K-State veterinarian's lab site for DNA registry
You might call them "genetics central."
Veterinarian Brad Fenwick's Kansas State University laboratory will process, catalog and permanently store the DNA from approximately 8,000 racing greyhounds this year, and will continue this task every year from now into the foreseeable future.
Beginning with a two-year grant from the Kansas Racing and Gaming Commission, Fenwick and his laboratory staff evaluated various DNA-based systems used by animal registries around the world. The goal was to evaluate the state of the science and to develop the procedures and a program for consideration for implementation of a DNA genetic registration system by the National Greyhound Association in Abilene, Kan.
"The methods to reliably use DNA to determine the pedigree and to identify individual dogs have dramatically advanced in the past few years," Fenwick said. "The program that we developed closely parallels the programs used by the FBI and Kansas Bureau of Investigation for criminal investigations. In fact, we use almost the exact procedures including evidence seals and chain-of-custody tracking."
Based on Fenwick's findings and recommendations, the National Greyhound Association passed changes to their by-laws requiring that all male and female racing greyhounds that are used for breeding must have their DNA on file. Fenwick's laboratory became the repository of all the DNA samples and interacts with other laboratories that do the testing.
Fenwick said, "It was important that the laboratory that was responsible for collecting and holding the DNA, as well as interpreting the results, was not the same laboratory doing the analysis. As part of our analysis we examined a number of other laboratories and provided testing kits to verify the quality of their work. Part of our responsibility is to protect the National Greyhound Association and its members by assessing other laboratories."
The process of getting a greyhound DNA registered is quite involved and sets the standard for all animal registries, Fenwick said. Owners must complete an application, which is reviewed for accuracy by the National Greyhound Association. If the application is approved, a DNA sample collection kit is sent to their veterinarian who collects the samples and verifies the identity of the dog. The completed kit is sealed and returned by overnight carrier to Fenwick's laboratory where a team of skilled technicians completes the process.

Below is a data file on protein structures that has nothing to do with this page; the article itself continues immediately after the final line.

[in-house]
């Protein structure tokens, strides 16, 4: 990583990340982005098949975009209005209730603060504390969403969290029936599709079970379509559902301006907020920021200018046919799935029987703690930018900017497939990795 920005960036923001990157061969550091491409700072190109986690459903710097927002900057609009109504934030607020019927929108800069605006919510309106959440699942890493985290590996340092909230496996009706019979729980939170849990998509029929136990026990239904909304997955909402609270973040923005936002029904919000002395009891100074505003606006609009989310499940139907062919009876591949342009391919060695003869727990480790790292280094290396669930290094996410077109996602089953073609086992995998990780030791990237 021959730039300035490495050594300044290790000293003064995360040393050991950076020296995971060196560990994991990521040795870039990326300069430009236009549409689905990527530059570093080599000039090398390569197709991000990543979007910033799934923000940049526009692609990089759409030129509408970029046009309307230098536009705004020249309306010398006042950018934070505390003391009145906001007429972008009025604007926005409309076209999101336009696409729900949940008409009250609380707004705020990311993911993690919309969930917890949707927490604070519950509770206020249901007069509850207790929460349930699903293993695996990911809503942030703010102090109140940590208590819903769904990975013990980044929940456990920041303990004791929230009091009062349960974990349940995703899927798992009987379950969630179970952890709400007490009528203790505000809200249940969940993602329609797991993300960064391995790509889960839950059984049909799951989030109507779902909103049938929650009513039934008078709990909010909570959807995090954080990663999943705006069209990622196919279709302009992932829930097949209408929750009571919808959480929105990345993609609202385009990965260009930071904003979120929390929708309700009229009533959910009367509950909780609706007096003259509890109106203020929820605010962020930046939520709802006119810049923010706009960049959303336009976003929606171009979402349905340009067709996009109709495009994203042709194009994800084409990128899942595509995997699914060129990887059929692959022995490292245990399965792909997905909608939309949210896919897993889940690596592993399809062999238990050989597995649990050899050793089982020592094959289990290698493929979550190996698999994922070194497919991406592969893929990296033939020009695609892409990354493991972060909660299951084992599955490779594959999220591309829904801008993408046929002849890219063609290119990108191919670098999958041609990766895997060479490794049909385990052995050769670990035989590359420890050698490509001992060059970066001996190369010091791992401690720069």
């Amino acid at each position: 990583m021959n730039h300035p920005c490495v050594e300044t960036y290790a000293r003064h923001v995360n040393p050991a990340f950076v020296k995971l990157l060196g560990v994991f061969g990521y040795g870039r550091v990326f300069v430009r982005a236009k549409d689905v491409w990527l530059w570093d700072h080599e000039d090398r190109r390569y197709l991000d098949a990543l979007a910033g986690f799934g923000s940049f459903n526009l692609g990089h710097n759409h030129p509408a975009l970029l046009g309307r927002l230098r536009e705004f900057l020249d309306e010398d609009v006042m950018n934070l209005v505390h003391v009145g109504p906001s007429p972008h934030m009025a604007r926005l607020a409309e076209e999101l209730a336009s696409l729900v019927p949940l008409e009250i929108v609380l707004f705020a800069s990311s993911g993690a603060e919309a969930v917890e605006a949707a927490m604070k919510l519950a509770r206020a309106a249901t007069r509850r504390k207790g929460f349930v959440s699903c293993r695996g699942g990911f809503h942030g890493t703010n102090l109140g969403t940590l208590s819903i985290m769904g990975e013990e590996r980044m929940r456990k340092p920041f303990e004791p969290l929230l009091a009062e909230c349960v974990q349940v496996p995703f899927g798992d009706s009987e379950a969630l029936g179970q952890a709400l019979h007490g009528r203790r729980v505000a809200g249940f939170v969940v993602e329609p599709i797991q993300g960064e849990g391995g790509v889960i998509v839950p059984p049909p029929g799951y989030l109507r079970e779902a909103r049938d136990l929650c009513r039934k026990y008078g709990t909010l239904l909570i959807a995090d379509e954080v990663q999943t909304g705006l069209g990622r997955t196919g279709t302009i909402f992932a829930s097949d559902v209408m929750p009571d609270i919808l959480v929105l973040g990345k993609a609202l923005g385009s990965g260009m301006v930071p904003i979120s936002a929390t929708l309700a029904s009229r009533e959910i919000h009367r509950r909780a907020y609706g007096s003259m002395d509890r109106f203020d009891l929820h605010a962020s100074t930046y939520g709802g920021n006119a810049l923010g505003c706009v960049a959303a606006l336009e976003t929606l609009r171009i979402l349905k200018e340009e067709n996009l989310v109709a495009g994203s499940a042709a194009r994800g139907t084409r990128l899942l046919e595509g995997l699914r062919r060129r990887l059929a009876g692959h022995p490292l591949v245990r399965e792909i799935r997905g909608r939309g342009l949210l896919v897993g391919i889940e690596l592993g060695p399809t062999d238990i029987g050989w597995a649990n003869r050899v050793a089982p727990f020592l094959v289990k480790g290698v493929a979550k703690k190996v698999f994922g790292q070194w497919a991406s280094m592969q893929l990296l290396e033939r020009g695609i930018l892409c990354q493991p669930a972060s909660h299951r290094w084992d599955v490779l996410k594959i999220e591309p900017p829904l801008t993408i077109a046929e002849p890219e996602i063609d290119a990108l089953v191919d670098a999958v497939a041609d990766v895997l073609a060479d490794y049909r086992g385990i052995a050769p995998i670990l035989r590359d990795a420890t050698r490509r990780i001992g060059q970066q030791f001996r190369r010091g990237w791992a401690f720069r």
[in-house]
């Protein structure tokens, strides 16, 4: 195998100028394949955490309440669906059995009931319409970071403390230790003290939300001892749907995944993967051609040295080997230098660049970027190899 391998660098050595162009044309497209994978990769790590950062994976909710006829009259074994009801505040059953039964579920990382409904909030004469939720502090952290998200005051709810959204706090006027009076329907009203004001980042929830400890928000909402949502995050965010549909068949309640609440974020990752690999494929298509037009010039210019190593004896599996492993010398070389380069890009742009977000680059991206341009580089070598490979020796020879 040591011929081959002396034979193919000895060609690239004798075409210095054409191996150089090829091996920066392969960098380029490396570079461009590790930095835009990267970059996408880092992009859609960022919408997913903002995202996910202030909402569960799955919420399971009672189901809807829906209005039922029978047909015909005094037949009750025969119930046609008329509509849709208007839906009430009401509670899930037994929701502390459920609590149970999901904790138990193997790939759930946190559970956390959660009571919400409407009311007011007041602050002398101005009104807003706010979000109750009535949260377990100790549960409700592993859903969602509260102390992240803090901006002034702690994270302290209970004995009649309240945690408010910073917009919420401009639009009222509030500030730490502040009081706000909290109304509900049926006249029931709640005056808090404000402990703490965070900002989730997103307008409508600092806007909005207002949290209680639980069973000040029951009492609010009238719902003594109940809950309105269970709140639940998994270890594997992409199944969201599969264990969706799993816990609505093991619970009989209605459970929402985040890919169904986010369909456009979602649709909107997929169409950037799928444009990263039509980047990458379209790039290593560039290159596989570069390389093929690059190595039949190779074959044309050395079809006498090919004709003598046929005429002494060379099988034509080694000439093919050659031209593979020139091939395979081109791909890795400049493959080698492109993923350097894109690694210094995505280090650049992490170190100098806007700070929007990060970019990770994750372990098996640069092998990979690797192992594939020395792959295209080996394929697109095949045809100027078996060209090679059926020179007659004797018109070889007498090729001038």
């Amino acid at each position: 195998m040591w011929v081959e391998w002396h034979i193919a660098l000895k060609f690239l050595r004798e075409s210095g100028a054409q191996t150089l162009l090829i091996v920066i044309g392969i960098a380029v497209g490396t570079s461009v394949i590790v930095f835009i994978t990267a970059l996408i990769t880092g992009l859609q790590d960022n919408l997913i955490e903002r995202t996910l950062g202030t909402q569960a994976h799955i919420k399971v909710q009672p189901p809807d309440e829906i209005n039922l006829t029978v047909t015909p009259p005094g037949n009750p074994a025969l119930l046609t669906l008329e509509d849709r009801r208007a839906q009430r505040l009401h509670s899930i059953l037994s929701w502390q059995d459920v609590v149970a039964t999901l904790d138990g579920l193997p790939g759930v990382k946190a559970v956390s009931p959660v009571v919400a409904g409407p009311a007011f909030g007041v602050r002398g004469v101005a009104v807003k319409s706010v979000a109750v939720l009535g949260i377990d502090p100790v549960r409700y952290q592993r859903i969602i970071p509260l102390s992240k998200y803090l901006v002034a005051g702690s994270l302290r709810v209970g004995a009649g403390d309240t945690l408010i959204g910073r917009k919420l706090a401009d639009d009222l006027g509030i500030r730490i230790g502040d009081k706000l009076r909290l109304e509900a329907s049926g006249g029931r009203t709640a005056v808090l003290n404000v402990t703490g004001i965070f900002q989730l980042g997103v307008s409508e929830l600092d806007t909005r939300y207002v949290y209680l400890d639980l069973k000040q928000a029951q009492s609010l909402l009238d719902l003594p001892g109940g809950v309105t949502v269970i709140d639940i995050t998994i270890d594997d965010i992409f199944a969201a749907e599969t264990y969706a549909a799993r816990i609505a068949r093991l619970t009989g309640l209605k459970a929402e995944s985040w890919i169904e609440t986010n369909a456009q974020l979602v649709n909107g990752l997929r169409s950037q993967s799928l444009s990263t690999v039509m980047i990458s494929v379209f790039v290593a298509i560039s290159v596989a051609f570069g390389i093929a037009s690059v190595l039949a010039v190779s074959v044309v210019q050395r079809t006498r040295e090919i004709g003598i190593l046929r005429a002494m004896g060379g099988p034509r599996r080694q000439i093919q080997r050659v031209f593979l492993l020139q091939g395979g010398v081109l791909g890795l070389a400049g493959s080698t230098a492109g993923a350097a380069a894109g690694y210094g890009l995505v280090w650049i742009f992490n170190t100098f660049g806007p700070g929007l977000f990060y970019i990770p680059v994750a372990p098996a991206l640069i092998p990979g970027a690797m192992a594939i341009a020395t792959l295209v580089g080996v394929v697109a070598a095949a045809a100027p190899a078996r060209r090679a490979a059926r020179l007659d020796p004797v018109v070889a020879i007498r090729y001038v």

"This is a sophisticated level of science which as a laboratory we apply in a very strict way because you never know when a case will result in a legal challenge," Fenwick said. "As has been demonstrated in police laboratories, there is no margin for error or sloppy procedures in a DNA laboratory. The credit for this goes to the laboratory technicians, who do a wonderful job."
Fenwick is assisted in the laboratory by three technicians -- Maureen Rider, Muthu Chengappa and Debra Wilcox -- and a number of students whose salaries are provided for by the program and research grants. A fourth technician will join the laboratory shortly.
Already the DNA program has been of value to the industry. DNA testing has allowed dogs to be registered when the owner was uncertain of their pedigree because two or more litters had gotten mixed up. In addition, errors in pedigrees have been identified and corrected. In a few cases, DNA testing provided the evidence necessary to remove individuals from the National Greyhound Association because they had purposefully misrepresented the pedigree or identity of a dog.
"Cases where pedigrees are misrepresented are always difficult in terms of knowing whether it was intentional or an honest mistake," Fenwick said. "The good thing is that we now have the ability to determine with absolute certainty the true pedigree and as such, maintain the genetic integrity of the greyhound breed. The program also provides people -- whether they are interested in purchasing a dog or betting on a dog in a race -- a level of assurance that was not possible previously.
"By all measures the DNA registration program cooperatively run by Kansas State University and the National Greyhound Association is one of the best, if not the best of all animal registration systems worldwide, including the American Kennel Club and registries for horses and other animals," he said. "The program also provides a permanent historical record of archived DNA across multiple generations that can be used for researching genetic diseases.
"This is an exciting program as it balances what good universities do best. It meets the needs of the public though the application of current science, provides the foundation for new discoveries though research while educating students, and is self-supporting so that the taxpayers are getting a very good deal," Fenwick said.
May 10, 2001